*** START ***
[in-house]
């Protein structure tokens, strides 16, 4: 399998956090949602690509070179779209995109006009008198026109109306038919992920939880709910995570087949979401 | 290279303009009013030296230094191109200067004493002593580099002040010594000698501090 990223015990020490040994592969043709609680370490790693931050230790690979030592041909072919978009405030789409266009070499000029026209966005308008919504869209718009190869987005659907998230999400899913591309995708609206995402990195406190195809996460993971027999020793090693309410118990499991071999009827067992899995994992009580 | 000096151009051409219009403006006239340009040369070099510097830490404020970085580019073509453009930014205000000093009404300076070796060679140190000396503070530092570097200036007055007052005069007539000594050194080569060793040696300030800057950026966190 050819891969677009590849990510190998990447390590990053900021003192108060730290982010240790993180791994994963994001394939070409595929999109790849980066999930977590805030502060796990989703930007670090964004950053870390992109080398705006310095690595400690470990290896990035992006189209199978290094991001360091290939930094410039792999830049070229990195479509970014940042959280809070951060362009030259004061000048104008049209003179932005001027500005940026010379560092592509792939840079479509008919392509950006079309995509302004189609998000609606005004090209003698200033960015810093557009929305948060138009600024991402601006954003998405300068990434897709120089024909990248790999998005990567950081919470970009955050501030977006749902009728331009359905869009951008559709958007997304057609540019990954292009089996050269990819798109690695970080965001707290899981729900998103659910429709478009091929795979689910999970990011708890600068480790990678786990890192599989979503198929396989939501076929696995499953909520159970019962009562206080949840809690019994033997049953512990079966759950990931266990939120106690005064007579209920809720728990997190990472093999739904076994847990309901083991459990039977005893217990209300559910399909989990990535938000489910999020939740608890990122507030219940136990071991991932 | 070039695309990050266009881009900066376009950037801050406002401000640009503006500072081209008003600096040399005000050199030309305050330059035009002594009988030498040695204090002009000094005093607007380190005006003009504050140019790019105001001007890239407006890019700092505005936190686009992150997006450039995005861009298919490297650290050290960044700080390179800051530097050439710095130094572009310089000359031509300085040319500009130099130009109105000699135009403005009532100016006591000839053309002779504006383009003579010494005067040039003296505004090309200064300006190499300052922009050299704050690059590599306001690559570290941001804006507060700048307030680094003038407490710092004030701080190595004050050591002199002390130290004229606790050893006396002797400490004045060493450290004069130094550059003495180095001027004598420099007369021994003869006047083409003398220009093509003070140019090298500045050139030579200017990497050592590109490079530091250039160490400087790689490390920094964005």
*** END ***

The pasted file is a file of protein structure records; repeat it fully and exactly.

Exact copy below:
[in-house]
């Protein structure tokens, strides 16, 4: 399998956090949602690509070179779209995109006009008198026109109306038919992920939880709910995570087949979401 | 290279303009009013030296230094191109200067004493002593580099002040010594000698501090 990223015990020490040994592969043709609680370490790693931050230790690979030592041909072919978009405030789409266009070499000029026209966005308008919504869209718009190869987005659907998230999400899913591309995708609206995402990195406190195809996460993971027999020793090693309410118990499991071999009827067992899995994992009580 | 000096151009051409219009403006006239340009040369070099510097830490404020970085580019073509453009930014205000000093009404300076070796060679140190000396503070530092570097200036007055007052005069007539000594050194080569060793040696300030800057950026966190 050819891969677009590849990510190998990447390590990053900021003192108060730290982010240790993180791994994963994001394939070409595929999109790849980066999930977590805030502060796990989703930007670090964004950053870390992109080398705006310095690595400690470990290896990035992006189209199978290094991001360091290939930094410039792999830049070229990195479509970014940042959280809070951060362009030259004061000048104008049209003179932005001027500005940026010379560092592509792939840079479509008919392509950006079309995509302004189609998000609606005004090209003698200033960015810093557009929305948060138009600024991402601006954003998405300068990434897709120089024909990248790999998005990567950081919470970009955050501030977006749902009728331009359905869009951008559709958007997304057609540019990954292009089996050269990819798109690695970080965001707290899981729900998103659910429709478009091929795979689910999970990011708890600068480790990678786990890192599989979503198929396989939501076929696995499953909520159970019962009562206080949840809690019994033997049953512990079966759950990931266990939120106690005064007579209920809720728990997190990472093999739904076994847990309901083991459990039977005893217990209300559910399909989990990535938000489910999020939740608890990122507030219940136990071991991932 | 070039695309990050266009881009900066376009950037801050406002401000640009503006500072081209008003600096040399005000050199030309305050330059035009002594009988030498040695204090002009000094005093607007380190005006003009504050140019790019105001001007890239407006890019700092505005936190686009992150997006450039995005861009298919490297650290050290960044700080390179800051530097050439710095130094572009310089000359031509300085040319500009130099130009109105000699135009403005009532100016006591000839053309002779504006383009003579010494005067040039003296505004090309200064300006190499300052922009050299704050690059590599306001690559570290941001804006507060700048307030680094003038407490710092004030701080190595004050050591002199002390130290004229606790050893006396002797400490004045060493450290004069130094550059003495180095001027004598420099007369021994003869006047083409003398220009093509003070140019090298500045050139030579200017990497050592590109490079530091250039160490400087790689490390920094964005």